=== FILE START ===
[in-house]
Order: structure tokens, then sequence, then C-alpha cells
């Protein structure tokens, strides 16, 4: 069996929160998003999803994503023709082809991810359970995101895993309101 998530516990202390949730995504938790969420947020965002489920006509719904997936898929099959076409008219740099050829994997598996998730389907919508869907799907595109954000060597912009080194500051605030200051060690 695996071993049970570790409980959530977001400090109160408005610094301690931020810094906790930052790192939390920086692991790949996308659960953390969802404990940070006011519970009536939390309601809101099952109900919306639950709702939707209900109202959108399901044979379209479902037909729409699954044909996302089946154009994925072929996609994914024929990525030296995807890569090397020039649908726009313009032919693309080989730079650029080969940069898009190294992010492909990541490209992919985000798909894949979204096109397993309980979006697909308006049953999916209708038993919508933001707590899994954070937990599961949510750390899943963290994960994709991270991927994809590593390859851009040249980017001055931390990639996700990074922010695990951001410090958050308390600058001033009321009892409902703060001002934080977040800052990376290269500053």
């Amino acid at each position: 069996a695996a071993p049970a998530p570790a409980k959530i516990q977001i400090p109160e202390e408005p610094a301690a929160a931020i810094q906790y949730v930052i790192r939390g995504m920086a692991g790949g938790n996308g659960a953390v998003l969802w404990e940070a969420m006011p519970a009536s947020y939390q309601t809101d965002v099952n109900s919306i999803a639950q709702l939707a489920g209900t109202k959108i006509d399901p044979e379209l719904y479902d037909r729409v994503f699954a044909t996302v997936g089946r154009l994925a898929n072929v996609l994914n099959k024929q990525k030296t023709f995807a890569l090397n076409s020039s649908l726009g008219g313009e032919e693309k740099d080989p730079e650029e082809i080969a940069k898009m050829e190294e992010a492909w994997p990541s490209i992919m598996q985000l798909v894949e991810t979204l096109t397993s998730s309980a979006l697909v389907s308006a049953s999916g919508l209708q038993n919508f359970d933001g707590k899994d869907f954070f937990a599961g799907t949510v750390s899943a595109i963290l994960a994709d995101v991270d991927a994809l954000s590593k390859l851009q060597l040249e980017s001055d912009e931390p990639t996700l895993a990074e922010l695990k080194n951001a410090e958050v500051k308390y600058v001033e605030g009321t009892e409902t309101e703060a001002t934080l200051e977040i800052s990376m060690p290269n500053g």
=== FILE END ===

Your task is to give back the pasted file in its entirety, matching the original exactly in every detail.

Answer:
[in-house]
Order: structure tokens, then sequence, then C-alpha cells
């Protein structure tokens, strides 16, 4: 069996929160998003999803994503023709082809991810359970995101895993309101 998530516990202390949730995504938790969420947020965002489920006509719904997936898929099959076409008219740099050829994997598996998730389907919508869907799907595109954000060597912009080194500051605030200051060690 695996071993049970570790409980959530977001400090109160408005610094301690931020810094906790930052790192939390920086692991790949996308659960953390969802404990940070006011519970009536939390309601809101099952109900919306639950709702939707209900109202959108399901044979379209479902037909729409699954044909996302089946154009994925072929996609994914024929990525030296995807890569090397020039649908726009313009032919693309080989730079650029080969940069898009190294992010492909990541490209992919985000798909894949979204096109397993309980979006697909308006049953999916209708038993919508933001707590899994954070937990599961949510750390899943963290994960994709991270991927994809590593390859851009040249980017001055931390990639996700990074922010695990951001410090958050308390600058001033009321009892409902703060001002934080977040800052990376290269500053």
């Amino acid at each position: 069996a695996a071993p049970a998530p570790a409980k959530i516990q977001i400090p109160e202390e408005p610094a301690a929160a931020i810094q906790y949730v930052i790192r939390g995504m920086a692991g790949g938790n996308g659960a953390v998003l969802w404990e940070a969420m006011p519970a009536s947020y939390q309601t809101d965002v099952n109900s919306i999803a639950q709702l939707a489920g209900t109202k959108i006509d399901p044979e379209l719904y479902d037909r729409v994503f699954a044909t996302v997936g089946r154009l994925a898929n072929v996609l994914n099959k024929q990525k030296t023709f995807a890569l090397n076409s020039s649908l726009g008219g313009e032919e693309k740099d080989p730079e650029e082809i080969a940069k898009m050829e190294e992010a492909w994997p990541s490209i992919m598996q985000l798909v894949e991810t979204l096109t397993s998730s309980a979006l697909v389907s308006a049953s999916g919508l209708q038993n919508f359970d933001g707590k899994d869907f954070f937990a599961g799907t949510v750390s899943a595109i963290l994960a994709d995101v991270d991927a994809l954000s590593k390859l851009q060597l040249e980017s001055d912009e931390p990639t996700l895993a990074e922010l695990k080194n951001a410090e958050v500051k308390y600058v001033e605030g009321t009892e409902t309101e703060a001002t934080l200051e977040i800052s990376m060690p290269n500053g």